• Well, That Didn’t Take Long
Unilever launched a strategic review of its businesses in an effort to convince shareholders that it can deliver the returns that Kraft Heinz had appeared to promise with its short-lived $143 billion bid. “The events of the last week have highlighted the need to capture more quickly the value we see in Unilever,” the company said. The news sent the shares up 5.7% in early London trading. Obvious issues for consideration will be a possible share buyback (something avoided by CEO Paul Polman since 2007) and the splitting of the food brands from the higher-margin personal care products. WSJ, subscription required
• Going, Going, Ghosn…
Carlos Ghosn is stepping down as CEO of Nissan to concentrate more on matters relating to its alliance with Renault and (as of last year) Mitsubishi. Hiroto Saikawa, currently co-CEO of Nissan, will be sole CEO as of April 1. Ghosn had been criticized for taking on too much, especially after the alliance absorbed Mitsubishi in the wake of its fuel consumption scandal last year. The timing of the announcement comes only a week after Renault’s big French rival Peugeot stepped up the pace of consolidation in the sector by opening talks with GM over buying its European operations. Fortune
• Elon Musk Eyes a Cash Call
Tesla owner Elon Musk dropped a big hint that the company will seize the opportunity created by Tesla’s 50% stock rally since December to raise more capital. He told an earnings call that the company’s need for cash to complete its massive battery factory and deliver its mass-market Model 3 meant that “it probably makes sense to raise capital to reduce risk.” It’s unclear whether that view played any role in Tesla’s other news yesterday—that chief financial officer Jason Wheeler will leave the company after less than two years for a job in public policy. He’ll be replaced by Deepak Ahuja, who had had the CFO job for the previous seven. Fortune
Around the Water Cooler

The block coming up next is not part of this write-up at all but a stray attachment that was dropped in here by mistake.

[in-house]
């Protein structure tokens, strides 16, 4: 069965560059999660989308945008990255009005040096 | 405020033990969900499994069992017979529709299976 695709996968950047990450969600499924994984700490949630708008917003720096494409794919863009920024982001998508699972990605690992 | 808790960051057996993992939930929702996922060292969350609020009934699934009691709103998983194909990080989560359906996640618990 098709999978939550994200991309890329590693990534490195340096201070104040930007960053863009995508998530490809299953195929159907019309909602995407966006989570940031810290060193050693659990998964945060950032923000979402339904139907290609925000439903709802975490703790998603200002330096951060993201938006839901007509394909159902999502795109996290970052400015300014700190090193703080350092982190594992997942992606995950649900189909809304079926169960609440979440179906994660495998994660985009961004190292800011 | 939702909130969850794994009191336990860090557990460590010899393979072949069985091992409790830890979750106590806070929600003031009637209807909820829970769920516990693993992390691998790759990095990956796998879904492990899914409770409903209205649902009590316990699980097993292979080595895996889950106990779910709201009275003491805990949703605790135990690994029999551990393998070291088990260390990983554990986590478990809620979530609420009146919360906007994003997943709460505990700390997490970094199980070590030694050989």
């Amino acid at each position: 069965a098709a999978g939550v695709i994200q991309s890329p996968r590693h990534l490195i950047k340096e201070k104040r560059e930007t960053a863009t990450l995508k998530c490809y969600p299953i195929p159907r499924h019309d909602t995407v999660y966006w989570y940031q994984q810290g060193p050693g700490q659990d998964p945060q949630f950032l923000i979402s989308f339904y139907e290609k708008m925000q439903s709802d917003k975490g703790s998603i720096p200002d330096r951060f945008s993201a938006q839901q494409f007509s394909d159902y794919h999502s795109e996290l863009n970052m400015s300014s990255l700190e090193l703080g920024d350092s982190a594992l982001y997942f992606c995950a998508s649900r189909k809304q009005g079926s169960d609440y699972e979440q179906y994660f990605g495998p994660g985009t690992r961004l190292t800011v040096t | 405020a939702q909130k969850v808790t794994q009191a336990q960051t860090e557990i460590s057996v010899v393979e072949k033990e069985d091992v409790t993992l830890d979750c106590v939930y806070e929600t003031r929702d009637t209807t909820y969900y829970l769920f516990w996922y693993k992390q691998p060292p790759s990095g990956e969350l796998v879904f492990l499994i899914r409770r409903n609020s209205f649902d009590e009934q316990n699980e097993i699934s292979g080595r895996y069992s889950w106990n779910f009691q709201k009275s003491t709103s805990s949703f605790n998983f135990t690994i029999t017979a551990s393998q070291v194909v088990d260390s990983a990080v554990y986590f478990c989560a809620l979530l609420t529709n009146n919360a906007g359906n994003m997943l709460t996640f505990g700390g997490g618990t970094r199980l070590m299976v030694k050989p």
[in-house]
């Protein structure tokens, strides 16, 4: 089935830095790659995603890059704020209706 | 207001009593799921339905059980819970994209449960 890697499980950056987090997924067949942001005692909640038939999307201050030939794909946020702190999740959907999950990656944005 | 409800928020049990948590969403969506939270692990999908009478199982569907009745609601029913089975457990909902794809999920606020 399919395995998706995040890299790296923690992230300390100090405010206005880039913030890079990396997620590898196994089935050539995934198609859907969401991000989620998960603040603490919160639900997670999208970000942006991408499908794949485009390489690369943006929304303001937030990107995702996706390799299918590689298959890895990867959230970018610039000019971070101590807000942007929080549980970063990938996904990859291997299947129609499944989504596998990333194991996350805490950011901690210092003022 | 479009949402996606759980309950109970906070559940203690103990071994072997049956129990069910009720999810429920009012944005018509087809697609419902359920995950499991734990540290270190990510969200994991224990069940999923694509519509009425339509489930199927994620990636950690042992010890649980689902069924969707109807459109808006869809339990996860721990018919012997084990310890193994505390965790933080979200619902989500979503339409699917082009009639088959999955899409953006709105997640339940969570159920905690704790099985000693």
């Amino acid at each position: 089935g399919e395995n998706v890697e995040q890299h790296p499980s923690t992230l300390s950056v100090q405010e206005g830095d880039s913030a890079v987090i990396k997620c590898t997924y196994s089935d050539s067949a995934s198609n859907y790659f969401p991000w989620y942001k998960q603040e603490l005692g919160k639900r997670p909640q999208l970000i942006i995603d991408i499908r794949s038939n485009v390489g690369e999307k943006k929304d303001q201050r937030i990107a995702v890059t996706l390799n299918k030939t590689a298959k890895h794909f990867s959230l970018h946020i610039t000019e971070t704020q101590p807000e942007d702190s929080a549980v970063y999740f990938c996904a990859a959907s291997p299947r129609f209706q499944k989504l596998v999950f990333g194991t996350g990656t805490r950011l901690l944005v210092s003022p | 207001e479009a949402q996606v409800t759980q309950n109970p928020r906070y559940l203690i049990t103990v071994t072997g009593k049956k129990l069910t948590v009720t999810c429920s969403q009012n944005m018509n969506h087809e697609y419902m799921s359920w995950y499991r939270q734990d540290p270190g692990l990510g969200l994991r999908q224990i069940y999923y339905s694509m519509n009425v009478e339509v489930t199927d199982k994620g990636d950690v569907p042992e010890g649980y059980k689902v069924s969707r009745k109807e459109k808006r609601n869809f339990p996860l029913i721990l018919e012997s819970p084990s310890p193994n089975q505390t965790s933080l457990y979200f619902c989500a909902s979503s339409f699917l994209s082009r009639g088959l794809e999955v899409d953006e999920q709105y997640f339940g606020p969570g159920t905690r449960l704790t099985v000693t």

• Will We Ever Kick Our Sugar Habit?
This month’s edition of our magazine has a profoundly thought-provoking feature by Beth Kowitt on the sugar problem: our unwillingness to kick it, despite a growing mountain of evidence about its negative impact on health; and the food and drink industry’s problem—an inability to develop a healthier substitute that doesn’t, as Beth memorably puts it, “taste like sucking on a penny.” Fortune
• Exxon’s Vanishing Act
ExxonMobil wrote off a net 3.3 billion barrels of oil equivalent in reserves—over 10% of its total reserves—at the end of last year, as low prices made them uneconomic to develop. A company filing showed that it had de-booked the entire 3.5 billion barrels of its Kearl oil sands project in Alberta in another stark reflection of the changing economics of the upstream business. New discoveries in Papua New Guinea, the U.S. and Kazakhstan helped offset the decline. Its latest ventures into Texan shale may do more to restore the balance sheet this year. But the market has made Exxon pay a price for investing too much in high-cost oil: its shares are down 15% since July. Reuters
• Google Tiptoes Onto Uber’s Turf
Google, one of Uber’s earliest backers, is edging towards competing with it directly. The company is expanding its Waze navigation app to several cities across the U.S. and Latin America after a successful trial run in Israel and San Francisco, Waze CEO Noah Bardim told The Wall Street Journal. The two services aren’t exactly the same: Waze is less of an on-demand taxi service than a way of persuading regular drivers to pick up people who are heading in the same direction. The financial incentive for drivers is also much lower at only 54c a mile, although Waze doesn’t take any of that—at least not yet. Fortune
• Who’s Eating Macy’s Lunch
It isn’t just Amazon or the up-and-coming e-commerce fashion names. TJX, the company behind off-price stores T.J. Maxx and Marshalls, said fourth-quarter same-store sales rose 3% year-on-year. The performance is all the more remarkable since it only gets 1% of its sales online. CEO Ernie Herrmann repeated the company’s aim of opening another 700 physical stores in the long term, at a time when Macy’s and many others are shutting them.Fortune
Summaries by Geoffrey Smith Geoffrey.email@example.com;